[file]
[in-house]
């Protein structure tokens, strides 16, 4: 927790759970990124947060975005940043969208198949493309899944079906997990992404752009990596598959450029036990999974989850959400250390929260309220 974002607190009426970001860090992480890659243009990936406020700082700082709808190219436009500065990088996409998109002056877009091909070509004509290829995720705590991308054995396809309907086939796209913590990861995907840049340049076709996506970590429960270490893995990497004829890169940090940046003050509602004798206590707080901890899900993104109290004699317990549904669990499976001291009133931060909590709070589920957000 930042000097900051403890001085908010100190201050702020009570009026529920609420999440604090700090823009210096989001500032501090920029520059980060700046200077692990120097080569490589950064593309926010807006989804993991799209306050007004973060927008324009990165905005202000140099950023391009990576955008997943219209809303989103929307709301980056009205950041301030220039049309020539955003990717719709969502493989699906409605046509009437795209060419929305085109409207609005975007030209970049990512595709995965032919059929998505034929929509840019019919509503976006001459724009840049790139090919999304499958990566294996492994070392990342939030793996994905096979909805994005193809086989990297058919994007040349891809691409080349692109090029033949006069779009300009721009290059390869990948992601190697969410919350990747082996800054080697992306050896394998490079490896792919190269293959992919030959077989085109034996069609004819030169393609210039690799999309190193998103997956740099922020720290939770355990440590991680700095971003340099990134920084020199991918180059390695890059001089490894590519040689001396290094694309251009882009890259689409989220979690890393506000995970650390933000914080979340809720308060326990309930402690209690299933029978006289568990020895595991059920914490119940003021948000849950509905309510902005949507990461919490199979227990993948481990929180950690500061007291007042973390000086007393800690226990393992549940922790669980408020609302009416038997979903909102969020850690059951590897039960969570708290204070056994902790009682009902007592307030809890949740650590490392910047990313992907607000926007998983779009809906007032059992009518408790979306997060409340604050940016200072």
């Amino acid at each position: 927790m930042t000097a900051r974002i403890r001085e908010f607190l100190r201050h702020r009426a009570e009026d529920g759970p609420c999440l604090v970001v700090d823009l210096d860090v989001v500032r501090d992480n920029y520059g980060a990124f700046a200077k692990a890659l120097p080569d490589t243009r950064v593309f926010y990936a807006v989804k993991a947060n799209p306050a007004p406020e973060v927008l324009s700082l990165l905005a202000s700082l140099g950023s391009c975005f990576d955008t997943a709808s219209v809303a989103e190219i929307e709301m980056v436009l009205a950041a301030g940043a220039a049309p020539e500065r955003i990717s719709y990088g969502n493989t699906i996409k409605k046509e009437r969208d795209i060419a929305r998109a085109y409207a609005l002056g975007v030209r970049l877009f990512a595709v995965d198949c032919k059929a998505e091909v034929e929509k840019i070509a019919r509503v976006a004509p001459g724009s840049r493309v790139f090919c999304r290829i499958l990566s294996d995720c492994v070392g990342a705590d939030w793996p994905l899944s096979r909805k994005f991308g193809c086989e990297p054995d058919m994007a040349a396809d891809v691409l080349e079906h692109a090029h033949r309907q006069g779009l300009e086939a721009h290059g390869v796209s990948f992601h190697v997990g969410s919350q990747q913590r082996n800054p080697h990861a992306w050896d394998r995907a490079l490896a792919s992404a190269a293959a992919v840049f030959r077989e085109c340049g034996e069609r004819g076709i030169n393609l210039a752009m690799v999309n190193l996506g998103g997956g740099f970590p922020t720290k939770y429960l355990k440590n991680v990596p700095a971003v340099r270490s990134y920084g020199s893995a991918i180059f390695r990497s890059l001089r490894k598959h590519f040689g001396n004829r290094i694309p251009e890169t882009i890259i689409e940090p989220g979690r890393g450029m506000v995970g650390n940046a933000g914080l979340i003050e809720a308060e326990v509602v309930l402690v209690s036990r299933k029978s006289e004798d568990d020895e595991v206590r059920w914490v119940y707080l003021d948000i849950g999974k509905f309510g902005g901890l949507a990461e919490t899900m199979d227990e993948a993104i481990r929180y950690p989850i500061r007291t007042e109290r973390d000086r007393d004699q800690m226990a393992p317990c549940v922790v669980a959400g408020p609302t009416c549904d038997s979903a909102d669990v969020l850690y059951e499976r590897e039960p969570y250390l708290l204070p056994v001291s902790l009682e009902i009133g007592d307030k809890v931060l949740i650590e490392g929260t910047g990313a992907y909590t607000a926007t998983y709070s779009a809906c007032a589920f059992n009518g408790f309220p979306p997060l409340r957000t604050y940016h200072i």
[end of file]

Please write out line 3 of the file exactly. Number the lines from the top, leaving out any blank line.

């Amino acid at each position: 927790m930042t000097a900051r974002i403890r001085e908010f607190l100190r201050h702020r009426a009570e009026d529920g759970p609420c999440l604090v970001v700090d823009l210096d860090v989001v500032r501090d992480n920029y520059g980060a990124f700046a200077k692990a890659l120097p080569d490589t243009r950064v593309f926010y990936a807006v989804k993991a947060n799209p306050a007004p406020e973060v927008l324009s700082l990165l905005a202000s700082l140099g950023s391009c975005f990576d955008t997943a709808s219209v809303a989103e190219i929307e709301m980056v436009l009205a950041a301030g940043a220039a049309p020539e500065r955003i990717s719709y990088g969502n493989t699906i996409k409605k046509e009437r969208d795209i060419a929305r998109a085109y409207a609005l002056g975007v030209r970049l877009f990512a595709v995965d198949c032919k059929a998505e091909v034929e929509k840019i070509a019919r509503v976006a004509p001459g724009s840049r493309v790139f090919c999304r290829i499958l990566s294996d995720c492994v070392g990342a705590d939030w793996p994905l899944s096979r909805k994005f991308g193809c086989e990297p054995d058919m994007a040349a396809d891809v691409l080349e079906h692109a090029h033949r309907q006069g779009l300009e086939a721009h290059g390869v796209s990948f992601h190697v997990g969410s919350q990747q913590r082996n800054p080697h990861a992306w050896d394998r995907a490079l490896a792919s992404a190269a293959a992919v840049f030959r077989e085109c340049g034996e069609r004819g076709i030169n393609l210039a752009m690799v999309n190193l996506g998103g997956g740099f970590p922020t720290k939770y429960l355990k440590n991680v990596p700095a971003v340099r270490s990134y920084g020199s893995a991918i180059f390695r990497s890059l001089r490894k598959h590519f040689g001396n004829r290094i694309p251009e890169t882009i890259i689409e940090p989220g979690r890393g450029m506000v995970g650390n940046a933000g914080l979340i003050e809720a308060e326990v509602v309930l402690v209690s036990r299933k029978s006289e004798d568990d020895e595991v206590r059920w914490v119940y707080l003021d948000i849950g999974k509905f309510g902005g901890l949507a990461e919490t899900m199979d227990e993948a993104i481990r929180y950690p989850i500061r007291t007042e109290r973390d000086r007393d004699q800690m226990a393992p317990c549940v922790v669980a959400g408020p609302t009416c549904d038997s979903a909102d669990v969020l850690y059951e499976r590897e039960p969570y250390l708290l204070p056994v001291s902790l009682e009902i009133g007592d307030k809890v931060l949740i650590e490392g929260t910047g990313a992907y909590t607000a926007t998983y709070s779009a809906c007032a589920f059992n009518g408790f309220p979306p997060l409340r957000t604050y940016h200072i």